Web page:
For the last two weeks I’ve been participating in the ‘No sugar challenge’. Attempting to increase my awareness of the ingredients in the products I buy and rid my diet of unnecessary, added sugars.
All in all, it went pretty well. I have more energy, my mood is more even, the ‘afternoon slump’ has disappeared and I’ve signed up for another round just to make sure the changes I’ve made get a chance to become habits.
What’s been most surprising about the challenge are the responses I get from others when I tell them about it.
“But I can’t drink my coffee without sugar”
“I need a cookie or a ____ (insert your vice here) mid-afternoon to get through my day”
“I wish I had your willpower”
The words ‘can’t’ and ‘need’ imply that some terrible fate will befall you if you don’t indulge. Yes, your coffee might taste different without the sugar, but give yourself a week to re-train your taste buds and you won’t miss it (trust me, I just gave up a 20 year addiction to chocolate syrup in my morning coffee and the world didn’t come to an end). No, you don’t need that mid-afternoon treat, try a piece of fruit instead; in a few days it will seem sweet enough and as an added bonus, they’ll be no pre-dinner sugar crash!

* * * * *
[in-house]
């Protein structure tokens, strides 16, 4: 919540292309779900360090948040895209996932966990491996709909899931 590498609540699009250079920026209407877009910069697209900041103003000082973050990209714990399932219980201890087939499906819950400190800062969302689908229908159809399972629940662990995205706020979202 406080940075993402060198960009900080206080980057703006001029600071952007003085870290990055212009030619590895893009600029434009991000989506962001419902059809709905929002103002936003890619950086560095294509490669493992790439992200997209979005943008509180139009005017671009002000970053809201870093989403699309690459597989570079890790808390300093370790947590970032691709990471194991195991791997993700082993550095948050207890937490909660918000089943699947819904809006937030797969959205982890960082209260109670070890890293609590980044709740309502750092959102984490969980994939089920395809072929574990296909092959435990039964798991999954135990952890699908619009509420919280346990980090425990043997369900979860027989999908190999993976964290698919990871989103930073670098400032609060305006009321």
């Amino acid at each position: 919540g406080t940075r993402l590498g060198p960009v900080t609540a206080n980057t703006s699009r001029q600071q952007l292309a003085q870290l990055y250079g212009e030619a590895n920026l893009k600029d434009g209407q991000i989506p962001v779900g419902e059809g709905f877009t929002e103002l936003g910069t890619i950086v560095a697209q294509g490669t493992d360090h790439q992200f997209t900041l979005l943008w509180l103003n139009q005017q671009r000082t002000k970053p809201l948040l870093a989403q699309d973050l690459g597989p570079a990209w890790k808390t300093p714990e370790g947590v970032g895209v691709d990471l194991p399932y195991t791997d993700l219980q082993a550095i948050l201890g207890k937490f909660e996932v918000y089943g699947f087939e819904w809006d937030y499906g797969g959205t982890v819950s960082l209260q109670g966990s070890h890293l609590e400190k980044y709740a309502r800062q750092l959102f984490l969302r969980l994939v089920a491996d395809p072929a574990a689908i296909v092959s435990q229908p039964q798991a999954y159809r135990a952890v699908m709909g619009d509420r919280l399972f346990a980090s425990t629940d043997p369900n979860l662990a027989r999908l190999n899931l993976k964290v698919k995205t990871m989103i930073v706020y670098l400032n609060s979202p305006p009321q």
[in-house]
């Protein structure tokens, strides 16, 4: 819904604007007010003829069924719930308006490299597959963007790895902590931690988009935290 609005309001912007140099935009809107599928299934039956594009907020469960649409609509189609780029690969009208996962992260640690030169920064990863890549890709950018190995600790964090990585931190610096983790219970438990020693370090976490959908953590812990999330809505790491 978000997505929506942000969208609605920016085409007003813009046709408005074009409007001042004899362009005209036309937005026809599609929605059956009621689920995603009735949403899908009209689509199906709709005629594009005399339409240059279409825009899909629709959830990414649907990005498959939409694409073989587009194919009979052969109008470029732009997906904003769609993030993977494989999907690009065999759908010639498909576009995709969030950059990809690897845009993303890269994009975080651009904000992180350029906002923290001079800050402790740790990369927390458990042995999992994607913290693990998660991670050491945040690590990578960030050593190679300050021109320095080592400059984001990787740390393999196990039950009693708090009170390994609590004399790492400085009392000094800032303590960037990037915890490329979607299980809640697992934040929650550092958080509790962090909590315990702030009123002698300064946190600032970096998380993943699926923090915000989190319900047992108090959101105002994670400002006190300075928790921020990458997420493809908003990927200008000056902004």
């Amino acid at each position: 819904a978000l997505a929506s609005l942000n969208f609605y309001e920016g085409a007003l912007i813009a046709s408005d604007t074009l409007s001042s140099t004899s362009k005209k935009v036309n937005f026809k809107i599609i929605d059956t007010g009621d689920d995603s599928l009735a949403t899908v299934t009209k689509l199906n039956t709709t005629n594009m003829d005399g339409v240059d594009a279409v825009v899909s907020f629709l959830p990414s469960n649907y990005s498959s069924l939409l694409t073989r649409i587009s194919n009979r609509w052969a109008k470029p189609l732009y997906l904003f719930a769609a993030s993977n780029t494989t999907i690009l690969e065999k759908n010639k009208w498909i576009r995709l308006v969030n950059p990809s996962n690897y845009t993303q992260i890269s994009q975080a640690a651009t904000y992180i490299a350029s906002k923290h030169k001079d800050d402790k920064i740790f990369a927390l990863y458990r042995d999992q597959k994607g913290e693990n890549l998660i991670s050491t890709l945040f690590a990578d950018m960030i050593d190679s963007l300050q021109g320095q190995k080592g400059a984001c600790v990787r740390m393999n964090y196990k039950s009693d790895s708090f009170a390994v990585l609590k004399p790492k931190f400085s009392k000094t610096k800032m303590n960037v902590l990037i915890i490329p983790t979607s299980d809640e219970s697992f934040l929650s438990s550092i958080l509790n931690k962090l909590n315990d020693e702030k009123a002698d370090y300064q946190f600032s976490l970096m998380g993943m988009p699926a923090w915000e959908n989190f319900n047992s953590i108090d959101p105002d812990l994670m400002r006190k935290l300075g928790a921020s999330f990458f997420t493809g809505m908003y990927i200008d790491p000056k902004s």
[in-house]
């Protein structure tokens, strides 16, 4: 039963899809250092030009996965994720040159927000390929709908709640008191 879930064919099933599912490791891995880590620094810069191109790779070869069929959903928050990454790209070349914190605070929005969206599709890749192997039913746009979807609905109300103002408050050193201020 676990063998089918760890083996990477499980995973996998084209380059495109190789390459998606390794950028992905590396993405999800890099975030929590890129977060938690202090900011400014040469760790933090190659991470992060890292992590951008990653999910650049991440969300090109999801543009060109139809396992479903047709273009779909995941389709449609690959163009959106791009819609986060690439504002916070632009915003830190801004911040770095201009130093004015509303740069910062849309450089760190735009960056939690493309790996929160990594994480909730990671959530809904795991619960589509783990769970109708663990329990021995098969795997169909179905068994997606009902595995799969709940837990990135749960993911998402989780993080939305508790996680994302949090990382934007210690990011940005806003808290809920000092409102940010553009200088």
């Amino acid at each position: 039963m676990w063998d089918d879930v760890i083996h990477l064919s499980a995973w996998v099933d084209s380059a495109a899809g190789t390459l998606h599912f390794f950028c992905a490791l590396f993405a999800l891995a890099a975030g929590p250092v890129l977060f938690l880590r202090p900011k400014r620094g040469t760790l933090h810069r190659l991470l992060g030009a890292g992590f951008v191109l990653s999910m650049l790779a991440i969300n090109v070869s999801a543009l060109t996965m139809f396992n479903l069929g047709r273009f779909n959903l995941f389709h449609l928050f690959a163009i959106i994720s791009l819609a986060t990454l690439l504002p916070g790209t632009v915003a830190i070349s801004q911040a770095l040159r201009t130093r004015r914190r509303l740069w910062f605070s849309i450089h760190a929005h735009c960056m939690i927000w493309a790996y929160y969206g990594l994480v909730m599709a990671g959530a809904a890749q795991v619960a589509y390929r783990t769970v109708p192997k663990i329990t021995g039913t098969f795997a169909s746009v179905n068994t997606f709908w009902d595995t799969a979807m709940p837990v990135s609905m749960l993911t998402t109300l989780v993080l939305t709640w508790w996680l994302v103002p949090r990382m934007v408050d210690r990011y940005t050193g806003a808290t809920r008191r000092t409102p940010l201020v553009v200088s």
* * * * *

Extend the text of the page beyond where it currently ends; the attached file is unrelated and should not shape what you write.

As for ‘willpower’, it’s not some magical virtue that you either have or don’t have. We are all tempted by something, be it food, alcohol or expensive yarn. It’s simple impulse control. Making a thoughtful decision about what you will or won’t do, knowing that your decision has consequences and may hinder or help you to reach your goals.
We expect children to control their impulses to hit their friends. As adults, we practice impulse control on a daily basis. We refrain from telling our boss what we really think of him. Although we may be tempted, we don’t ram our car into the vehicle that just cut us off. We don’t tell our best friend that her new boyfriend is a cad. Yet when it comes to food, we blame our inability to curb those impulses on ‘willpower’.
The thing about ‘willpower’ is, it’s just a word we use to rationalize poor decisions.
This week, practice making mindful decisions about nutrition. Think about the consequences of your actions before you indulge. Make a habit of controlling your impulses. Join me in the two week no sugar challenge.
Before you know it, your friends will be commenting on your ‘willpower’!